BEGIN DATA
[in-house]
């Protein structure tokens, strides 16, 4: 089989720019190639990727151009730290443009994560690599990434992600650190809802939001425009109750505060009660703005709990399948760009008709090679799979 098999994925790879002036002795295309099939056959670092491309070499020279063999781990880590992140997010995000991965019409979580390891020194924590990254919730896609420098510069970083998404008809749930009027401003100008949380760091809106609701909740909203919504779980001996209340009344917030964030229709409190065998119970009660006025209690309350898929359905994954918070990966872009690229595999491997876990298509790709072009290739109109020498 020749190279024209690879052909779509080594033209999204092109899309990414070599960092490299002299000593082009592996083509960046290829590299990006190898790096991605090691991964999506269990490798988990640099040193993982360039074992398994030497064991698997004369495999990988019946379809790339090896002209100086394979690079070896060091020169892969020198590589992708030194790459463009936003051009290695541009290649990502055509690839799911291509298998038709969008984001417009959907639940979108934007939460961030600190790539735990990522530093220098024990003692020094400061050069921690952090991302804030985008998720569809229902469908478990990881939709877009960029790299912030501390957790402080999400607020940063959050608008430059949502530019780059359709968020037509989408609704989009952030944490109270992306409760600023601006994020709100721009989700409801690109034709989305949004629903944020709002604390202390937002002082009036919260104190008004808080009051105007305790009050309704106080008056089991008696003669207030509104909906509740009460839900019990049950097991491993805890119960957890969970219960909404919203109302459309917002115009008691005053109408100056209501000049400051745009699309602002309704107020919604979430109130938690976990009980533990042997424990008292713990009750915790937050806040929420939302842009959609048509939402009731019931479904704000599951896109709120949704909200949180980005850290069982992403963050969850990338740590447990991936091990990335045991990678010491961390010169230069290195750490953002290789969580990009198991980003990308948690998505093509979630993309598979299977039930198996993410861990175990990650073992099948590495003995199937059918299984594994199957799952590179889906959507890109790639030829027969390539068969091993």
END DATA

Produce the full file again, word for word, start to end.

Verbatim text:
[in-house]
């Protein structure tokens, strides 16, 4: 089989720019190639990727151009730290443009994560690599990434992600650190809802939001425009109750505060009660703005709990399948760009008709090679799979 098999994925790879002036002795295309099939056959670092491309070499020279063999781990880590992140997010995000991965019409979580390891020194924590990254919730896609420098510069970083998404008809749930009027401003100008949380760091809106609701909740909203919504779980001996209340009344917030964030229709409190065998119970009660006025209690309350898929359905994954918070990966872009690229595999491997876990298509790709072009290739109109020498 020749190279024209690879052909779509080594033209999204092109899309990414070599960092490299002299000593082009592996083509960046290829590299990006190898790096991605090691991964999506269990490798988990640099040193993982360039074992398994030497064991698997004369495999990988019946379809790339090896002209100086394979690079070896060091020169892969020198590589992708030194790459463009936003051009290695541009290649990502055509690839799911291509298998038709969008984001417009959907639940979108934007939460961030600190790539735990990522530093220098024990003692020094400061050069921690952090991302804030985008998720569809229902469908478990990881939709877009960029790299912030501390957790402080999400607020940063959050608008430059949502530019780059359709968020037509989408609704989009952030944490109270992306409760600023601006994020709100721009989700409801690109034709989305949004629903944020709002604390202390937002002082009036919260104190008004808080009051105007305790009050309704106080008056089991008696003669207030509104909906509740009460839900019990049950097991491993805890119960957890969970219960909404919203109302459309917002115009008691005053109408100056209501000049400051745009699309602002309704107020919604979430109130938690976990009980533990042997424990008292713990009750915790937050806040929420939302842009959609048509939402009731019931479904704000599951896109709120949704909200949180980005850290069982992403963050969850990338740590447990991936091990990335045991990678010491961390010169230069290195750490953002290789969580990009198991980003990308948690998505093509979630993309598979299977039930198996993410861990175990990650073992099948590495003995199937059918299984594994199957799952590179889906959507890109790639030829027969390539068969091993």